Nano Bugle

A window into applied science supported by INL

Converting sea water into fresh water with Nanotechnology

The most common desalination technology, known as reverse osmosis, involves applying pressure to seawater to force salt ions through a membrane. Although portable reverse-osmosis devices are available, most work slowly and have trouble filtering out water pollutants.

Jongyoon Han from Massachusetts Institute of Technology and his team had developed another technology: ion channel polarization (ICP) and reported their findings online in Nature Nanotechnology.

To test if ICP could remove salt and other charged contaminants in water, such as bacteria and certain pollutants, they added blood cells to seawater and tagged them with fluorescent dye.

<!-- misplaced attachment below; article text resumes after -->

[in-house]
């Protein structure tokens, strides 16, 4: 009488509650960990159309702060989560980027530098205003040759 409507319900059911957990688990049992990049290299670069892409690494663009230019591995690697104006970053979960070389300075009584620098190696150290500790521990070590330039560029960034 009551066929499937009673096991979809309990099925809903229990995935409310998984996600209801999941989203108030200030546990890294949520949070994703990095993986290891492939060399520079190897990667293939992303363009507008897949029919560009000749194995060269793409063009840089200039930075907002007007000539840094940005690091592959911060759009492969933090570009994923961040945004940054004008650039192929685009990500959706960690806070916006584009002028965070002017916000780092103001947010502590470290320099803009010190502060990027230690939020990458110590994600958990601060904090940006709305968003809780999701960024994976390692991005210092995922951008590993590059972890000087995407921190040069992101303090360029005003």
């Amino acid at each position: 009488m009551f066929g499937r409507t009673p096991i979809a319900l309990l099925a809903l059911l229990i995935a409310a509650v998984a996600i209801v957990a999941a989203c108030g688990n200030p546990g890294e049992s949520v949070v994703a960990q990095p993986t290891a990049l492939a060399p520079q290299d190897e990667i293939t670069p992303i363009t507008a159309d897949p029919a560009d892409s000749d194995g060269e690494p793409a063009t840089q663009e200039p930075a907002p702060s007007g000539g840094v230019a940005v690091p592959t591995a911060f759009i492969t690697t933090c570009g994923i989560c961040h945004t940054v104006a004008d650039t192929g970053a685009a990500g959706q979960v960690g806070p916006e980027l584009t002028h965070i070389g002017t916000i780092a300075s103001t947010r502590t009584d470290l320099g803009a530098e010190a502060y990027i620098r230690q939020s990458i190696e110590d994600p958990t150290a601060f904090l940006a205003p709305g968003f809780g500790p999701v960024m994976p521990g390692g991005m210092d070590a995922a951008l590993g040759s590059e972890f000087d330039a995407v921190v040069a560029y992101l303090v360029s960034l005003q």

Then, they forced saltwater to pass through the ion-repulsion area. On one side was a very salty, fluorescent mixture, and on the other side was clean water.

However there is still need to put the water through a charcoal filter to eliminate neutral materials, such as hydrocarbons, from industrial pollution.

It should be necessary to integrate around 1600 nano-units onto a 20-centimeter wafer to generate about 300 milliliters of water per minute.

Credit: Mark A. Shannon, Nature Nanotechnology, 5; (inset) Sung Jae Kim/MIT
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June 15, 2010 - Posted by | Nano News

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